Salone Focus: Benjamin Hubert

In our final Salone instalment, the British designer talks us through his presentation in Milan

Working across furniture, lighting, consumer goods, architectural installations and interior design, Benjamin Hubert Ltd is a multidisciplinary studio fascinated with ‘timeless’ objects and design. With a strong research and development focus, the studio explores construction and materials in order to understand how objects can better function and interact with their environment over time.

Benjamin Hubert’s Ripple Table is shortlisted for the Designs of the Year awards at London’s Design Museum, with winners being announced in June. The table typifies Hubert’s interest in material development, the result of a research project into lightweight construction.

What are you presenting this week in Milan?

The main thing that we’re doing is a reasonably large collection with Moroso called ‘Prop’. We’re presenting two small chairs, an arm chair, a sofa (our first as a studio) and two tables. We’re also doing some accessories: a six-piece ceramic accessories collection with Bitossi as well as some additions to previous work we’ve done for Moroso – our Talma family, and versions of some lighting.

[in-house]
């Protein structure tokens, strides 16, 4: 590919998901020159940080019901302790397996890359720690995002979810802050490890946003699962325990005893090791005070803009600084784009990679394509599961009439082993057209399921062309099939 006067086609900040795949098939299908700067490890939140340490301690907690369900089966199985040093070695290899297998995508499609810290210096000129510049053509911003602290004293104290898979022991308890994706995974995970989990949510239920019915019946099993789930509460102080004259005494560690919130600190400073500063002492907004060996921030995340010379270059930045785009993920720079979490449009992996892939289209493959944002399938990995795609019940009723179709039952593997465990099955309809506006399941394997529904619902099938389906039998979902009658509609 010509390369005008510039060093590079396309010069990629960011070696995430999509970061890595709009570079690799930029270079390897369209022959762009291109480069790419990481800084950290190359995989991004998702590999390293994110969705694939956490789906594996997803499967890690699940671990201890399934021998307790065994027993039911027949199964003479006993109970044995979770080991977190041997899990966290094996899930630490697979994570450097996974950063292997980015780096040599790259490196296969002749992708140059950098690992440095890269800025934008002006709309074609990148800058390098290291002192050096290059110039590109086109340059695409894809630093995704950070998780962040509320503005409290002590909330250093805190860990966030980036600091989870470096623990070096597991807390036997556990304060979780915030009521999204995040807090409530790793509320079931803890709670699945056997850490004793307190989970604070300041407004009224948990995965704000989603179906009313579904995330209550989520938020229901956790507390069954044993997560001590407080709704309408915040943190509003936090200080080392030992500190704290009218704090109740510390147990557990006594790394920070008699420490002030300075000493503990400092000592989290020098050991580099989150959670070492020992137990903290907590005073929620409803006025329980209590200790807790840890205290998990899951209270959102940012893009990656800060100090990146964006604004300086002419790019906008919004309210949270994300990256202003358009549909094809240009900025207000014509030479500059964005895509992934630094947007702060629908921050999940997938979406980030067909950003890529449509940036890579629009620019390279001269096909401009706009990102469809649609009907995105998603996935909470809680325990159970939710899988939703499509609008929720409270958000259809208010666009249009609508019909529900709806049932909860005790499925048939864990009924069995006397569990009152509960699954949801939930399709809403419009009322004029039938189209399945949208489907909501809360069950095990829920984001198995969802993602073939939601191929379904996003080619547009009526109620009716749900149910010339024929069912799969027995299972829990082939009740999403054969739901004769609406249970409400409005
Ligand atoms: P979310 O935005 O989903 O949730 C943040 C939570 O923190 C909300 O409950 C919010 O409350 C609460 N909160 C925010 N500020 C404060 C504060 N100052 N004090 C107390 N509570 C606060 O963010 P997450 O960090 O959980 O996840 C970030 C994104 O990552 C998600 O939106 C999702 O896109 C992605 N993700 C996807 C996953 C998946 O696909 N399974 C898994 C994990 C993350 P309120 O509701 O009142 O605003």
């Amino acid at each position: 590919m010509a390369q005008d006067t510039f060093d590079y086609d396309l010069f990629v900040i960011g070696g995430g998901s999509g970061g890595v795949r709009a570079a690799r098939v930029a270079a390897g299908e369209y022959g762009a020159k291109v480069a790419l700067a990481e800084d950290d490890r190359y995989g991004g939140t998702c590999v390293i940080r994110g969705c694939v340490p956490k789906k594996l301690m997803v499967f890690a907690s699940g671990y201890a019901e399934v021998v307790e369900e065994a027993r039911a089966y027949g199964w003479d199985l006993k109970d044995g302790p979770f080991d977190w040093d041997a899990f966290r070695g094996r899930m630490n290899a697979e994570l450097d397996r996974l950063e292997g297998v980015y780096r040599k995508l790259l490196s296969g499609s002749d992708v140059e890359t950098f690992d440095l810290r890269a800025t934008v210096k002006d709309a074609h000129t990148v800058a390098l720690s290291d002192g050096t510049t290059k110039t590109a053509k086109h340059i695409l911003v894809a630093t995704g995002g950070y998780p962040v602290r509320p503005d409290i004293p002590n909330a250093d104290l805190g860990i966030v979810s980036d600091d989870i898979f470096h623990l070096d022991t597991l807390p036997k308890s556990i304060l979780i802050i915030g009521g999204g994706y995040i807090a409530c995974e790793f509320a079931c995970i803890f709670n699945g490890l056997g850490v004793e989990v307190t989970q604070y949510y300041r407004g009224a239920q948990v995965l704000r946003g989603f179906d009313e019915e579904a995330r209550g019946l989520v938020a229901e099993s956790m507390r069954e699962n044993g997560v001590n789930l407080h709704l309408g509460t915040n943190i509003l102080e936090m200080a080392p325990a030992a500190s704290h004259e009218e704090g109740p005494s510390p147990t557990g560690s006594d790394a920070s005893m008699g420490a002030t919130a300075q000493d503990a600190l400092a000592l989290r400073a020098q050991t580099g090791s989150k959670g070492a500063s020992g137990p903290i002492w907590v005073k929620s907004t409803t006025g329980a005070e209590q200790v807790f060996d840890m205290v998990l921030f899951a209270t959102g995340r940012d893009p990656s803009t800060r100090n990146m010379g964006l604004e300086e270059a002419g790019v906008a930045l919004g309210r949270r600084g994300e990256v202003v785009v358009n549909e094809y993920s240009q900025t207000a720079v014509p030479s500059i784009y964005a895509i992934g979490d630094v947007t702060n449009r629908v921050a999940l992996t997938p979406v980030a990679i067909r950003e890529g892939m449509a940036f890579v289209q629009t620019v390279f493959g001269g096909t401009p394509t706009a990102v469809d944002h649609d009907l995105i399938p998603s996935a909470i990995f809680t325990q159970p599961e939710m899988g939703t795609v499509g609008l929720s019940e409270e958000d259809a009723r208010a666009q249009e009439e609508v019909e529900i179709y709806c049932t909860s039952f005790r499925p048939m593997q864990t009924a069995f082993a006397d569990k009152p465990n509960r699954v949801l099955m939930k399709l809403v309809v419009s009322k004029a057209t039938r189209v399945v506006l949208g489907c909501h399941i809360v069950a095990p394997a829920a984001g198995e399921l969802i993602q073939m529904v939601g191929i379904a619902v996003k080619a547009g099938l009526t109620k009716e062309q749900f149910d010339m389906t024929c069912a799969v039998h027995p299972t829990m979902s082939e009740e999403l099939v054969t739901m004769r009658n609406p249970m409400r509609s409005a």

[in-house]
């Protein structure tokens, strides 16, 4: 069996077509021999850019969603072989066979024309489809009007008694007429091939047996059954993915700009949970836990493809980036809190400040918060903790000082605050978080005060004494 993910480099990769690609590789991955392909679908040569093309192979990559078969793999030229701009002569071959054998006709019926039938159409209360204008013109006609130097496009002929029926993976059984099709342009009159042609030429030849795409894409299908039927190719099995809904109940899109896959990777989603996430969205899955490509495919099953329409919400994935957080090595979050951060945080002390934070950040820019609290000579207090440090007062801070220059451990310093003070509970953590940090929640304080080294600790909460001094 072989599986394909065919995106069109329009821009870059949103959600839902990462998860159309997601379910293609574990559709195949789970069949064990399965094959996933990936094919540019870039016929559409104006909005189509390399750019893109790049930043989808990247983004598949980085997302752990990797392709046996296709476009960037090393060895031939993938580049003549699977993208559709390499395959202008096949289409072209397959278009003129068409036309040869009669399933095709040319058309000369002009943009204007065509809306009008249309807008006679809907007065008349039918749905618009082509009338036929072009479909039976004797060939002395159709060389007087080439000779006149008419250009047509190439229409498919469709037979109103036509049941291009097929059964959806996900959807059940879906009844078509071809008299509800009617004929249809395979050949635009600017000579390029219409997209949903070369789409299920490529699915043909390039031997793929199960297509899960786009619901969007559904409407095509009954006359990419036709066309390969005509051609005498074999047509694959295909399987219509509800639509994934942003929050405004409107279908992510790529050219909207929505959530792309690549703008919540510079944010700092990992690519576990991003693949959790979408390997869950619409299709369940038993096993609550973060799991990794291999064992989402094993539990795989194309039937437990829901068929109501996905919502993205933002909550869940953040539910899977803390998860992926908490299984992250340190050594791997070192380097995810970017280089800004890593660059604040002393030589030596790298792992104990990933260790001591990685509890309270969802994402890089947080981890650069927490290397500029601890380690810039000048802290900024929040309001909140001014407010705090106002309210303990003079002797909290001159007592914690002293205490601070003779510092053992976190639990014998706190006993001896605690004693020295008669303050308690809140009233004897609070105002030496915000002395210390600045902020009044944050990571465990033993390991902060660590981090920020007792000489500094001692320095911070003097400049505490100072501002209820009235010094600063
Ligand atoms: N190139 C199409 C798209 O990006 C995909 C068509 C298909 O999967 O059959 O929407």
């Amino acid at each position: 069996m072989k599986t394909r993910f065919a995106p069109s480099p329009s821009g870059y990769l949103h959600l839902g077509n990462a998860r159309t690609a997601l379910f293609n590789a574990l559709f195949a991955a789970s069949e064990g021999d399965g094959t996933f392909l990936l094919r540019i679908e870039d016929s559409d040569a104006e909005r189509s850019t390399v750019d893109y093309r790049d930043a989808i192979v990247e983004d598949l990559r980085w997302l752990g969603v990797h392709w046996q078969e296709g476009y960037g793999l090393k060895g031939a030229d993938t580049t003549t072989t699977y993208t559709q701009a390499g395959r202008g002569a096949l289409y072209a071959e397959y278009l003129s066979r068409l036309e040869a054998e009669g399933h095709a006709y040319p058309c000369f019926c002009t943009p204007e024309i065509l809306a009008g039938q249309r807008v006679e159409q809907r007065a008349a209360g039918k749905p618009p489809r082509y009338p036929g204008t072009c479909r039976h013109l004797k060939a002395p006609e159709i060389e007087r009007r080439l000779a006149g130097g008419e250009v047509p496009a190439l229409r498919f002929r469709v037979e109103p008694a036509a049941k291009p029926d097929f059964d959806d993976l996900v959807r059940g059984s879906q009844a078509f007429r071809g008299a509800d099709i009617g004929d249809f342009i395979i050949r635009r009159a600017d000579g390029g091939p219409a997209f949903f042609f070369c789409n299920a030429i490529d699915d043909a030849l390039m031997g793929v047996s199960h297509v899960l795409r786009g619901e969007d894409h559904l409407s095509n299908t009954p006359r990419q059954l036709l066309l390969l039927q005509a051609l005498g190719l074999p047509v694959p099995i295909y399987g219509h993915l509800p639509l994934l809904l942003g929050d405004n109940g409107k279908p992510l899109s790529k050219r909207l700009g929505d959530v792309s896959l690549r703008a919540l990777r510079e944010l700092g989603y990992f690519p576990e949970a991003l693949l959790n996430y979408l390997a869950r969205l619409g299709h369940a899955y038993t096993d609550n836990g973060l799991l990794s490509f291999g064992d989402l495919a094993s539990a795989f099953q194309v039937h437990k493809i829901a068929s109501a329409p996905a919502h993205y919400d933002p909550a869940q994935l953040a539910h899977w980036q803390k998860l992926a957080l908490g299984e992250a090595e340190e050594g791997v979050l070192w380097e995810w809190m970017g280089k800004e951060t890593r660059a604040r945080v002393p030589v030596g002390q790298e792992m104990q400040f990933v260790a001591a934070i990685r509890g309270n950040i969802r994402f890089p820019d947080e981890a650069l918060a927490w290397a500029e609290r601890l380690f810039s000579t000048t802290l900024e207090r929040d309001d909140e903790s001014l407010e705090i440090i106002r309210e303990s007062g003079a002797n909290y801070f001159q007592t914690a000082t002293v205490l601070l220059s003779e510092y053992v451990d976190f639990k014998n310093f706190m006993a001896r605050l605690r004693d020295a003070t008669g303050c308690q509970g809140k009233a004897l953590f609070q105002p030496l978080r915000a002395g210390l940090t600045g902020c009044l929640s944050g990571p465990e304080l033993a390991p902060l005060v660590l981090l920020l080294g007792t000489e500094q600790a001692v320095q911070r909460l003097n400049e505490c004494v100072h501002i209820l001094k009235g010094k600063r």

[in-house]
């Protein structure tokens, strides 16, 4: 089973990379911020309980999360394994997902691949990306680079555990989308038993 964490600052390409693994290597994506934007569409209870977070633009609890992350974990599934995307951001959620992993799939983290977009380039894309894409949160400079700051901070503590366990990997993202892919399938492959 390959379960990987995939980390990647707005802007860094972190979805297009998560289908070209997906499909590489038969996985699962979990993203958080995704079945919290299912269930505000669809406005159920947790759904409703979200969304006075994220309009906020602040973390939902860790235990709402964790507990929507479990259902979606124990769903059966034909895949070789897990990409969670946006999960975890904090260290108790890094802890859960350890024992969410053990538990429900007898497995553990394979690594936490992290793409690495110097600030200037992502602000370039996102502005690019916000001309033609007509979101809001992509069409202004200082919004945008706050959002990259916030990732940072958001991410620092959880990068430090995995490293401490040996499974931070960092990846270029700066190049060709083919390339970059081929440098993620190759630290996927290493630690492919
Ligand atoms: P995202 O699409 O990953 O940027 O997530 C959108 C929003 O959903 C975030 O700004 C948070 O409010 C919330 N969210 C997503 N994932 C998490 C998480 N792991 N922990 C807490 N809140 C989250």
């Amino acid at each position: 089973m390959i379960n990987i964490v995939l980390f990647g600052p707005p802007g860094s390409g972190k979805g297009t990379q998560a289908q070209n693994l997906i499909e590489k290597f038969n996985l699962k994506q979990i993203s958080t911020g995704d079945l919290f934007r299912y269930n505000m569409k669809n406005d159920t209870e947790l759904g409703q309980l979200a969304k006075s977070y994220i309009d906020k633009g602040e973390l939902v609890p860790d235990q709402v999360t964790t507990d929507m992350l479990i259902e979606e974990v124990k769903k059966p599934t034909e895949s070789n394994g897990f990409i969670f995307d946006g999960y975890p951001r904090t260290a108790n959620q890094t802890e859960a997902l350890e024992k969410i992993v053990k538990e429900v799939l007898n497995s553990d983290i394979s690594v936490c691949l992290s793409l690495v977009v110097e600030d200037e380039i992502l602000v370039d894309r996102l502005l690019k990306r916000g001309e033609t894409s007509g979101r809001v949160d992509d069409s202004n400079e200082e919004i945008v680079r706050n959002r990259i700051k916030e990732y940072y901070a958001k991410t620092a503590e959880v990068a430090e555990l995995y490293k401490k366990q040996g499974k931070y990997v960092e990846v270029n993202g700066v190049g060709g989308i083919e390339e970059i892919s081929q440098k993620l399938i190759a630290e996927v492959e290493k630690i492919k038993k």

Can you tell me about the development of these collections?

The Talma dining chair for Moroso is basically based around our work in textiles, and it’s a small chair development of our ‘fashion furniture’ concept where we’re looking at separate covers to more industrialise the skeletons beneath in metal.

The Prop collection is about how larger pieces of furniture are made, looking at the timber structure inside – we’re exposing that. It’s very honest and simple, and explores the contradiction between an architectural but linear exterior, and a very soft and luxurious interior.

The ceramics research, ‘Seams’ is a collection of five large ceramic centrepieces for Bitossie Ceramiche, that has to do with the idea of introducing decoration and unique details to split-cast moulded, mass-produced objects.

Bitossi ceramics illustration

Talma chair illustration
How important do you think Milan is on the global design calendar today?

Obviously it’s just another trade fair, but it’s the biggest and encompasses the most variety, and in that respect it’s still the most important. Until another city can offer the same amount of diversity, the volume of companies, commercial impact and the creativity, it will remain the epicentre of the design calendar, in terms of lifestyle design.

Click to read our 2012 interview with Benjamin about the future of British design and the influences behind his studio’s work